PARIS (Reuters) - Brazilian planemaker Embraer SA (EMBR3.SA) launched a bigger and more efficient lineup of commercial E-Jets at the Paris Airshow, with a robust show of demand as it pushed deeper into a segment that rival Bombardier had staked out with its new narrow-body CSeries.
The world’s largest regional airline group, SkyWest (SKYW.O), signed an order for 100 upgraded E-175s and options for 100 more — worth a combined $9.36 billion at list price — confirming a Reuters report earlier on Monday as the Brazilians gained momentum in a long-running regional jet duel.
International Lease Finance Corp said it wanted 50 of the new jets, split between the larger E-190 and E-195, with options for the same number of planes. Similar letters of intent from five unnamed airlines on four continents brought total demand to 365 potential orders for the next-generation E-Jets at launch — rivaling what Canada’s Bombardier Inc (BBDb.TO) has won for its CSeries in over three years of commercial activity.
“This is a huge vote of confidence from the market,” said Paulo Cesar Silva, head of commercial aviation for Embraer, which aims to maintain its leadership of the market for 70- to 130-seat jets, capturing 40 to 45 percent of an estimated 6,400 deliveries over the next 20 years.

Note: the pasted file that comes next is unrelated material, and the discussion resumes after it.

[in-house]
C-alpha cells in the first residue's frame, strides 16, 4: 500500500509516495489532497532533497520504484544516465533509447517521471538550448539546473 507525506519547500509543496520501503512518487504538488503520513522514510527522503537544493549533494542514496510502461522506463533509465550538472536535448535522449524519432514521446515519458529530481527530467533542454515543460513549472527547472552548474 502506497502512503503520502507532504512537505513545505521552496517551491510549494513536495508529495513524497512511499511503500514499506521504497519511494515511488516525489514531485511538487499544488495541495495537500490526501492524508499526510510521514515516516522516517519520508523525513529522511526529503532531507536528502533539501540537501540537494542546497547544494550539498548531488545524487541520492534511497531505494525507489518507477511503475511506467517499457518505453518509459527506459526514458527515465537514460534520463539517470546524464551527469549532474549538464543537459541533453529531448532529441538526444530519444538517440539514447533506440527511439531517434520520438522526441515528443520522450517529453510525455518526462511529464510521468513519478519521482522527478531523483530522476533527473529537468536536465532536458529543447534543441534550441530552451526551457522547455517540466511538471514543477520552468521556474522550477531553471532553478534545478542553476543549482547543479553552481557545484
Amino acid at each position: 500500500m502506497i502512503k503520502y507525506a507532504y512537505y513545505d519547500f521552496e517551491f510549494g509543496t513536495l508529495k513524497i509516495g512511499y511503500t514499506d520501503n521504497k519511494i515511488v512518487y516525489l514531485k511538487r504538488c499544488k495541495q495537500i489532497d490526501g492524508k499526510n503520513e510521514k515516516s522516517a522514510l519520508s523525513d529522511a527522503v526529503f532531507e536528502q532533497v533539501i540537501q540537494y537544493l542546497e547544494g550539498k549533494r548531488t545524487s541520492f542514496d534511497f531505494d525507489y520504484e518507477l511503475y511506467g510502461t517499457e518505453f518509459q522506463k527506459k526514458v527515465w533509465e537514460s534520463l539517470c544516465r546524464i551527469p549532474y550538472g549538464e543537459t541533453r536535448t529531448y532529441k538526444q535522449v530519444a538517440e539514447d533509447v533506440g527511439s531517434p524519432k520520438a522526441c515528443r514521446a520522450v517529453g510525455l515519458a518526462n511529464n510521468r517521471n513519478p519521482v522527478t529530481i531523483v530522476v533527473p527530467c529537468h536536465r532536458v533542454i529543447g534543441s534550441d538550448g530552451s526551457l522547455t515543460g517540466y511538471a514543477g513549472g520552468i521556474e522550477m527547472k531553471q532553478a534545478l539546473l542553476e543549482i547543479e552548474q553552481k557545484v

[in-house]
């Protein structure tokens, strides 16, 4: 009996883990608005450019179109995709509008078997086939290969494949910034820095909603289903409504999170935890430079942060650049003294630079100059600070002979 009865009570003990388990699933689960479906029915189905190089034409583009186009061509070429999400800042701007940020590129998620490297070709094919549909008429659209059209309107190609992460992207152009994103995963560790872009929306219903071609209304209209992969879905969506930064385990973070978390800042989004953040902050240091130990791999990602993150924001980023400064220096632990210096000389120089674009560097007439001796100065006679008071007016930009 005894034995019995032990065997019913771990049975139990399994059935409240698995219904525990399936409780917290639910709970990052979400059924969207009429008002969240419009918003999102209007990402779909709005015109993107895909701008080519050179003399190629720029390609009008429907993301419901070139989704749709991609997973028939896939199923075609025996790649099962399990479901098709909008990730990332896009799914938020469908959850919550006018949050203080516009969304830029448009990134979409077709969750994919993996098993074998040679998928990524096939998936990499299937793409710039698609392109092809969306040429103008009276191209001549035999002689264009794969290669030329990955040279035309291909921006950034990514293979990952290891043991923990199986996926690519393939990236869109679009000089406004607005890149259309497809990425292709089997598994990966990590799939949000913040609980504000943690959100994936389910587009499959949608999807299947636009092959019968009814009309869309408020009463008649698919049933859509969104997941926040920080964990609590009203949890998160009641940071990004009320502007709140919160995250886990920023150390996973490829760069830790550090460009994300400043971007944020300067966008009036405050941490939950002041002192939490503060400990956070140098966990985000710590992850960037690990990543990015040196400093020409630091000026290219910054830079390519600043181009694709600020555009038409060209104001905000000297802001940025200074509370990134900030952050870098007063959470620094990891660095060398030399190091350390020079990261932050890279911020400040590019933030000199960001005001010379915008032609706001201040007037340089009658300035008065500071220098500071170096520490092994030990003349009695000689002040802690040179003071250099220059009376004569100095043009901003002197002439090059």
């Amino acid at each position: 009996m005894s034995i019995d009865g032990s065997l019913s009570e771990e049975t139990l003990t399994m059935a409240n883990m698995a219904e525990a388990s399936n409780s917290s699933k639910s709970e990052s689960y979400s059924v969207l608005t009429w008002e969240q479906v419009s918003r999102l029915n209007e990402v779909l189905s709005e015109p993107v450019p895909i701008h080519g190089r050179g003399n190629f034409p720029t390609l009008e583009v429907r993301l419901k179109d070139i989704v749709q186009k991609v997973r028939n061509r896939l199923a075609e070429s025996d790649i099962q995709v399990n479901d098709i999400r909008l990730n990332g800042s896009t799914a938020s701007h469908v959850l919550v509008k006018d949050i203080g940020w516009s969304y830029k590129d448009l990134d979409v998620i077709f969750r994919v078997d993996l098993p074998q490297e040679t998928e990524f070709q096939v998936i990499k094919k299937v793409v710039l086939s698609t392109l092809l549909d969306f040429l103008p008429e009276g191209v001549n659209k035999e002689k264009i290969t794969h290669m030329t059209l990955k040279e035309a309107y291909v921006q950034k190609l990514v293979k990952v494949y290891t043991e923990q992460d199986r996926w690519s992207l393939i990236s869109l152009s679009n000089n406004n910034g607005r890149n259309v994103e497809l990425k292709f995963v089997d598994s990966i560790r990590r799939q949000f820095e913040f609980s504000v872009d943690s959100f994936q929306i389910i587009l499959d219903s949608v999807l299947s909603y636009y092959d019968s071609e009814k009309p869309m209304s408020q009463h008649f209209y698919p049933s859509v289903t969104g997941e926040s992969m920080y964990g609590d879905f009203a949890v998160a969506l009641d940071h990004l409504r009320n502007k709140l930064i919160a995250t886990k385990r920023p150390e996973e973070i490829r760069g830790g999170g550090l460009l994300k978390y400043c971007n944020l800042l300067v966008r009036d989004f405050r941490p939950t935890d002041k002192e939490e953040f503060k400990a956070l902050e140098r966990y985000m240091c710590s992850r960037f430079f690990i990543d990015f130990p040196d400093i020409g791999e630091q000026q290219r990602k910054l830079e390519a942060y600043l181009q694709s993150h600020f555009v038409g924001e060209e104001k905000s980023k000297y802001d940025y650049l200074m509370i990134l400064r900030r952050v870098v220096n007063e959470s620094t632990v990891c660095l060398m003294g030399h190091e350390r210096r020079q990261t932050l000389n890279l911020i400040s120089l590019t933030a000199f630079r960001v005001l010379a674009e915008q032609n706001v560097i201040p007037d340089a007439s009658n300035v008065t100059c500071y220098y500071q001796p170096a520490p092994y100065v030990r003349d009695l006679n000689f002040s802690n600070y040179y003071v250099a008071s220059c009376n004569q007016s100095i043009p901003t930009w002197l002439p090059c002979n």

For decades Bombardier and Embraer have scrapped over the airliner segment below the radar of industry giants Airbus EAD.PA and Boeing Co (BA.N) by selling smaller passenger jets to feed airport hubs and run off-peak flights more efficiently. After the heavyweights unveiled fuel-saving engines for their smaller narrow-body jets in recent years, the Brazilians and Canadians are answering with their own more efficient offerings.
Chief Executive Frederico Curado said Embraer would invest $1.7 billion over the next eight years to overhaul the E-Jet family with new wings, upgraded avionics and Pratt & Whitney-geared turbo fans. Bombardier’s research and capital spending on the clean-sheet CSeries will cost an estimated $3.3 billion.
Embraer’s second-generation jets will cost airlines about 15 percent more than current models, Silva said, while burning at least 16 percent less fuel per seat. Fuel savings on the biggest E-Jet, the E-195, should reach 23 percent as the model gains three rows of seats, landing squarely in the 110- to 130-seat segment where the CSeries is set to enter service next year.
Shares of Embraer rose 5.87 percent in Sao Paulo trading on Monday to 19.85 reais, touching their highest levels in some six years.
Embraer will drop the E-170 from its next generation of E-Jets, making the E-175 its smallest re-engined jet. With one additional row of seats, the E-175 will help the Brazilians’ efforts to defend their position in the U.S. aviation market, where most carriers’ regional fleets are capped at 76 seats, from new challengers such as Japan’s Mitsubishi Regional Jet.
The new E-190 will enter service in the first half of 2018, followed by upgraded versions of the E-195 in 2019 and E-175 in 2020.
Reporting by Brad Haynes; Editing by Mark Potter, Lisa Von Ahn and Sofina Mirza-Reid